About Us

Who We Are 

Mission: Jonah House is a sanctuary space for activists and creatives. We commit to strengthening community through food justice, education, and peace building.

Vision: Jonah House envisions a world that resists oppression through creativity, spirituality, sustainability, and acknowledging community autonomy. We believe justice and peace emerge when space is held for collective healing, community restoration, and food sovereignty. 

Friends of Jonah House

Our Friends of Jonah House community includes residents (bios below), Board members, the Sunday Liturgy Circle, a committee of people working to advance the vision of our community, among many others. The committee includes Ausar Amen (bio below), Anjal Amin, Gary Ashbeck, Ellen Barfield, Romina Campbell, Melissa Cole, Ogun Lumumba (bio below), Charles Michaels, Paul Magno (bio below), Amy Pucino, Caroline Sacko, Jemila Sequeira (bio below), Shannon Shird, Katie Lauter, & Megan Mundie.

Jonah House Current and Recent Residents 

Ethel Jemila Sequeira was born and raised in Brooklyn, New York and spent most of her adult life in Ithaca, New York. Embracing the diverse experiences of these two vibrant cities, she developed a passion for community leadership, program development, and coalition building. Her inquisitive nature coupled with her accomplished academic and professional background in social work drive her to seek untold stories, unearthing hidden histories and amplifying voices that have been marginalized or overlooked.

Since her time in New York, Jemila has lived in several places, and in 2019 relocated from New Orleans to the Jonah House community. Early in her time at Jonah House, she actively engaged in community service, contributing to the weekly food pantry distribution. She now works with a group of volunteers to vision and nurture the community garden. Both efforts are in line with her life-long commitment to food security, social justice, and the empowerment of local communities.

Also, during her time at Jonah House, Jemila collaborated with filmmaker, director, and cultural anthropologist, Dr. Gail Myers and in 2021 took on the roles of co-producer and archivist for the film documentary project titled “Rhythms of the Land” (2022). This poignant project celebrates the enduring legacy of generations of Black farmers in the United States, capturing their unwavering love for the land and dedication to community despite historical adversities.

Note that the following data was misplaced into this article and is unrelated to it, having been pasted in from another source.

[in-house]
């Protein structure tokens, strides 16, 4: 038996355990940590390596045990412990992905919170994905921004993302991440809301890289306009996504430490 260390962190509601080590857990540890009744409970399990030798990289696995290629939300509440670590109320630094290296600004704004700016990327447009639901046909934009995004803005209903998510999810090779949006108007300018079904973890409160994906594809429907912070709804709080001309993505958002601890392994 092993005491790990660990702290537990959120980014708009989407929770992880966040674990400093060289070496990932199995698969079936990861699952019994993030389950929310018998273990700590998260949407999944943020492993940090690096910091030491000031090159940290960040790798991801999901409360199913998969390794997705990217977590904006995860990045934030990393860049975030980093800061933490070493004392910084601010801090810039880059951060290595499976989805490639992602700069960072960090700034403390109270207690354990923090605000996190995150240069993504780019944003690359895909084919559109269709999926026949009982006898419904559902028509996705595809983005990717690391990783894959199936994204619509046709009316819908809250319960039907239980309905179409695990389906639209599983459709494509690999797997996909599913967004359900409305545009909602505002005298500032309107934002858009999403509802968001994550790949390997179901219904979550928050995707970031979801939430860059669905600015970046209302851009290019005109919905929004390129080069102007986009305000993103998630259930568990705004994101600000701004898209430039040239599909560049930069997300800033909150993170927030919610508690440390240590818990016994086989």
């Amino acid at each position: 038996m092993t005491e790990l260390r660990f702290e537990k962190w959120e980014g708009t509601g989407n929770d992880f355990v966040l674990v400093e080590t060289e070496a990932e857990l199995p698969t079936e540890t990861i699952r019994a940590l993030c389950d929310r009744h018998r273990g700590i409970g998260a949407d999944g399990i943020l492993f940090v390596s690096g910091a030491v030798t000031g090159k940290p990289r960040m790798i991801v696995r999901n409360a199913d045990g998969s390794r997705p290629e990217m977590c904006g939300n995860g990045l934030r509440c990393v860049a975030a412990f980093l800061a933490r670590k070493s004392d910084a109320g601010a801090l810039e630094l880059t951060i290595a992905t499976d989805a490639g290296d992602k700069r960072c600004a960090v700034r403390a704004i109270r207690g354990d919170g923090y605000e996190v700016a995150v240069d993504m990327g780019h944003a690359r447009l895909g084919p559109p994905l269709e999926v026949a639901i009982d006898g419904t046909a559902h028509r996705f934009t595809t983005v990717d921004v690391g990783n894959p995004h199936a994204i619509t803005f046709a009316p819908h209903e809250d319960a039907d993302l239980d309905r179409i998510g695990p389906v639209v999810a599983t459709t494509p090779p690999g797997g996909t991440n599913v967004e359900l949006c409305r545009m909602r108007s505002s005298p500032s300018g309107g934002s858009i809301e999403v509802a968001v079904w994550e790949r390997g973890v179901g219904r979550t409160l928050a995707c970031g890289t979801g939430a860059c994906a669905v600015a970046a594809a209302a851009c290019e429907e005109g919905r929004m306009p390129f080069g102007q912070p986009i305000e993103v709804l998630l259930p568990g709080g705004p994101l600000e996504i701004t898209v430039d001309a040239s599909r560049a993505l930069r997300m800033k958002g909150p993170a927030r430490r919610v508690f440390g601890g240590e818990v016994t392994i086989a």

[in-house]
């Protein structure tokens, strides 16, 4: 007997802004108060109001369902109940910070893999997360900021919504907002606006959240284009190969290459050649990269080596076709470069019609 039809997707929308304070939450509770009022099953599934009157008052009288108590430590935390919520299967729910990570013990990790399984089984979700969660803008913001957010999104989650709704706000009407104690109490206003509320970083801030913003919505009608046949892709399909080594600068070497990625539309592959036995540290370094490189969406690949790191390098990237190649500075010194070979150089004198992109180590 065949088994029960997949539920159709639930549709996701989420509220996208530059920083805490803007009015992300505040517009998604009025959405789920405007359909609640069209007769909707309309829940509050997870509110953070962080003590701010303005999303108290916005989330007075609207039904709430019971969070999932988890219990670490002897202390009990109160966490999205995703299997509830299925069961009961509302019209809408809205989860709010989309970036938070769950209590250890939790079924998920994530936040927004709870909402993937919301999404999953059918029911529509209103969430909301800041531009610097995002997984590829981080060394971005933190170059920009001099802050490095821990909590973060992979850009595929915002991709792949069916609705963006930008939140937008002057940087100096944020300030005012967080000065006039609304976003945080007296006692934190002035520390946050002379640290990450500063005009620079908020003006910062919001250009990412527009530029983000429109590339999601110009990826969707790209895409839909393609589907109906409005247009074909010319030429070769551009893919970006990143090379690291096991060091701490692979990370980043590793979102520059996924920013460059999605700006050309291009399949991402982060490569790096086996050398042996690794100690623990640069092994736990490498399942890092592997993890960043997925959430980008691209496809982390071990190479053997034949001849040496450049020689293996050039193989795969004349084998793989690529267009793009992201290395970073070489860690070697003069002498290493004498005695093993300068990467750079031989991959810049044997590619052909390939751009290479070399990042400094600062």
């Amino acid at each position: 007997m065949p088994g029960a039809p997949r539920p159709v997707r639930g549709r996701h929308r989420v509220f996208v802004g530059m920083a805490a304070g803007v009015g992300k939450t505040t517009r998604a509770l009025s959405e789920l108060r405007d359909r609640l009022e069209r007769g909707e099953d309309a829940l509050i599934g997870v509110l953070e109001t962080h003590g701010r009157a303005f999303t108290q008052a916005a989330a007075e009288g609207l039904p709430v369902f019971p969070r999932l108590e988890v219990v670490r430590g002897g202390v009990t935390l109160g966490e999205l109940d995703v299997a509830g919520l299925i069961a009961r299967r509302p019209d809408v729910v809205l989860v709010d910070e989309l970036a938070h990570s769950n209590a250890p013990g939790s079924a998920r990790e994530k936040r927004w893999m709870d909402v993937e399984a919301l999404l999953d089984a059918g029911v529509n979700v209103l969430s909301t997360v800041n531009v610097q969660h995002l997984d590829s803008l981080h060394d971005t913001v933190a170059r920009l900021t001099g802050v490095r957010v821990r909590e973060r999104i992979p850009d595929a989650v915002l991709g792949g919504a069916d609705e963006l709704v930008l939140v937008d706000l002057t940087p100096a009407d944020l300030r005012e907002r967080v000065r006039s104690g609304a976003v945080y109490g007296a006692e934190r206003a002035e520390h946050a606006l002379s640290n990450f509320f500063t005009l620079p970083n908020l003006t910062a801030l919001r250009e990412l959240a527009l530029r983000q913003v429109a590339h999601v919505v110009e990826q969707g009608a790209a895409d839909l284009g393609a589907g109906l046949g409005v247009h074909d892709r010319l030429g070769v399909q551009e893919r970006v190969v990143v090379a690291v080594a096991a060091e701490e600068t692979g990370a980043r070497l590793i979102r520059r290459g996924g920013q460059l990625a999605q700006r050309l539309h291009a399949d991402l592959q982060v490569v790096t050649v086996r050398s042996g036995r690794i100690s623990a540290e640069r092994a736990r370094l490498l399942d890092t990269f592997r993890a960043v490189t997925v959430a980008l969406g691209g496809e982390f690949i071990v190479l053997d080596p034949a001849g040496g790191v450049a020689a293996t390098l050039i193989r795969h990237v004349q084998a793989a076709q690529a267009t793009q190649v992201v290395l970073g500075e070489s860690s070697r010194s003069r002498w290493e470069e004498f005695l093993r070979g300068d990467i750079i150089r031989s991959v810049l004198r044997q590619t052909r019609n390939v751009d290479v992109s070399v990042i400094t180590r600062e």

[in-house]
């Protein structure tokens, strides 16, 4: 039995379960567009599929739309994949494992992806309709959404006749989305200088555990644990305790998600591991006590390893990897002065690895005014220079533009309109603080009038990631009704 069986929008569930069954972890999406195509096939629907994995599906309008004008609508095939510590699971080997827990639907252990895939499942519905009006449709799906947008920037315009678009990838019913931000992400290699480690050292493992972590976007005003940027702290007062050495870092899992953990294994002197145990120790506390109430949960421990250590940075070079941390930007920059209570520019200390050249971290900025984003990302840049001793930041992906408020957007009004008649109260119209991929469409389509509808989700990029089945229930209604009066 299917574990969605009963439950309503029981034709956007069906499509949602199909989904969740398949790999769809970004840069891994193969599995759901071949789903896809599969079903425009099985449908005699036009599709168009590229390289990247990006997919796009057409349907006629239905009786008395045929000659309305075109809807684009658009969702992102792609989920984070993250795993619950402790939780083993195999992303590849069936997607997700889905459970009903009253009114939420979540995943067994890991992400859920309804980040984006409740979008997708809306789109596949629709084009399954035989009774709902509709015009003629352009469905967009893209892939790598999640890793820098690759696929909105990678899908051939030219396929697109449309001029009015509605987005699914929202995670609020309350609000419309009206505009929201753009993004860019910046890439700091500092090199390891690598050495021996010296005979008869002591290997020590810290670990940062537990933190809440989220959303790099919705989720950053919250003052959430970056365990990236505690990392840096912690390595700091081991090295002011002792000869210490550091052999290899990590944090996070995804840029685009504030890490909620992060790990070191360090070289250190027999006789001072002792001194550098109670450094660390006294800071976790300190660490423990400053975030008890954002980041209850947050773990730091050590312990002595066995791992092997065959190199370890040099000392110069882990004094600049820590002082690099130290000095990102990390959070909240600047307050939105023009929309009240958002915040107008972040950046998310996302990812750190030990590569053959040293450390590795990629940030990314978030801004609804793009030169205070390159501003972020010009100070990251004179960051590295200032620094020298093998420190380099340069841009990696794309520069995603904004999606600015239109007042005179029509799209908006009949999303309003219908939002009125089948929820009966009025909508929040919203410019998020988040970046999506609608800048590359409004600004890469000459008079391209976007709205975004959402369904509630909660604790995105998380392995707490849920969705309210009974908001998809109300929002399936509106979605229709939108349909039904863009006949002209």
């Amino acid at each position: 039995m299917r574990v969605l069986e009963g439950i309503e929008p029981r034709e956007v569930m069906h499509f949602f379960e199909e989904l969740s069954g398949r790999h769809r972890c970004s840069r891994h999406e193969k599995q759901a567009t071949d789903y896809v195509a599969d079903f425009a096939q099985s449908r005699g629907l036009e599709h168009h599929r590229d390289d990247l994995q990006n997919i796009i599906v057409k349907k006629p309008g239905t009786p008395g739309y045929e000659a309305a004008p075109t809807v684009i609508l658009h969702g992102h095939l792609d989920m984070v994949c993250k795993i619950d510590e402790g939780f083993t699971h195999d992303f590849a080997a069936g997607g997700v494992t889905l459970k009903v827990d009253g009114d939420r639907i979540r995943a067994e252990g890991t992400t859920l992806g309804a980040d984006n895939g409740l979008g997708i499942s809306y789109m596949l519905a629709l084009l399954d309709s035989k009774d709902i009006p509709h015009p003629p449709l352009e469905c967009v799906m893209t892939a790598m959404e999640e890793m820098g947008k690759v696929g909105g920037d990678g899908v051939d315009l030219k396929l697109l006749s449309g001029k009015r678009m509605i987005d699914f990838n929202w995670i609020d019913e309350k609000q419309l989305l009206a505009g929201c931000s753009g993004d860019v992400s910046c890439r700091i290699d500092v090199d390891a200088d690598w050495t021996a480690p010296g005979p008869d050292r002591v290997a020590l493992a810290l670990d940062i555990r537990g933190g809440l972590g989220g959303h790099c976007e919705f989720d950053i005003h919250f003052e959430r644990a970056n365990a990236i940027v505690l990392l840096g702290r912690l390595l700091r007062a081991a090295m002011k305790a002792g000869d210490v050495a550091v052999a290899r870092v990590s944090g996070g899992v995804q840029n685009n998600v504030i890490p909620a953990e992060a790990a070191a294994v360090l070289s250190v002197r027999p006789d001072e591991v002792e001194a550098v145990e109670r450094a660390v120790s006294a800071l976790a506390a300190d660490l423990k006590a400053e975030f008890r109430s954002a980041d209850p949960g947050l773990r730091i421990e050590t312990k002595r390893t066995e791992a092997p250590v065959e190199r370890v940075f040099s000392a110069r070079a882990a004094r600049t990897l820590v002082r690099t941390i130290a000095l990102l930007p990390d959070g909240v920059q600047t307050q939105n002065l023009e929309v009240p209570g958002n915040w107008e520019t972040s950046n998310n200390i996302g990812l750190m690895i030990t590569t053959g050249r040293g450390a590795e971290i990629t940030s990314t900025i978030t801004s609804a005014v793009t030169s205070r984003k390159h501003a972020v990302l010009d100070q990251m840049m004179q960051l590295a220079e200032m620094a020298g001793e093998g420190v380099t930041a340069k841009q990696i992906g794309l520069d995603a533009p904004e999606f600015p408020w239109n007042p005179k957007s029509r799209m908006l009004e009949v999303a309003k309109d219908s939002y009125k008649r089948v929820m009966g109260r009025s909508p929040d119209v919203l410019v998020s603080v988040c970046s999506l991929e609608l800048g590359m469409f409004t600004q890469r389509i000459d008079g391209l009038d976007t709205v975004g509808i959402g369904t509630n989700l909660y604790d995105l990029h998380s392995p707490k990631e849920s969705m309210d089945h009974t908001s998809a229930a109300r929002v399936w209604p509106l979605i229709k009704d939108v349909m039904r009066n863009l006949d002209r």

Jemila’s grassroots, academic, and professional experiences in community leadership, program development, and coalition building run parallel with her creative endeavors, such as gardening, acrylic painting, photography, and film production. Throughout her life, each have been an important part of her community empowerment engagements and are in-keeping with the gifts she now shares with the Jonah House.

Ogun Lumumba was born and raised in Baltimore, MD. Helping Black men develop themselves to be assets to their community here in Baltimore is of the utmost importance to Ogun. Family is also very valuable to him, which is where he puts much of his attention besides being a small business owner.  Jonah House has been a space for Ogun to continue his tradition of family love and also a base to hold brotherhood meetings, where sessions are centered around health & wellness, Black history, and family & communal development. Ogun has met many amazing people here at Jonah House who have a keen focus on being a blessing to others.

Ausar-Mesh Amen is a third-generation natural healer who grew up in Baltimore. His father, a southern sharecropper, herbalist, blacksmith, and engineer passed down valuable information on the healing properties of plants to Ausar. In turn, he has shared his knowledge and wisdom through lectures, workshops and community organizing in the Sandtown-Winchester neighborhood of Baltimore City. Ausar is a former recipient of an OSI Fellowship and Farm Manager for the Tubman House Farms. 

Paul Magno joined Jonah House in 2018 after living in Washington, DC for over 35 years. As a grassroots peace and justice activist, he spent his adult life in an array of commitments rooted in the Catholic Worker movement outlook. Paul cherishes Jonah Houses’ history of nonviolent resistance to war and related injustices forward. He looks forward to contributing to its future endeavors. 

Akita is the community member who has resided at Jonah House the longest, showing her great commitment to peace and justice.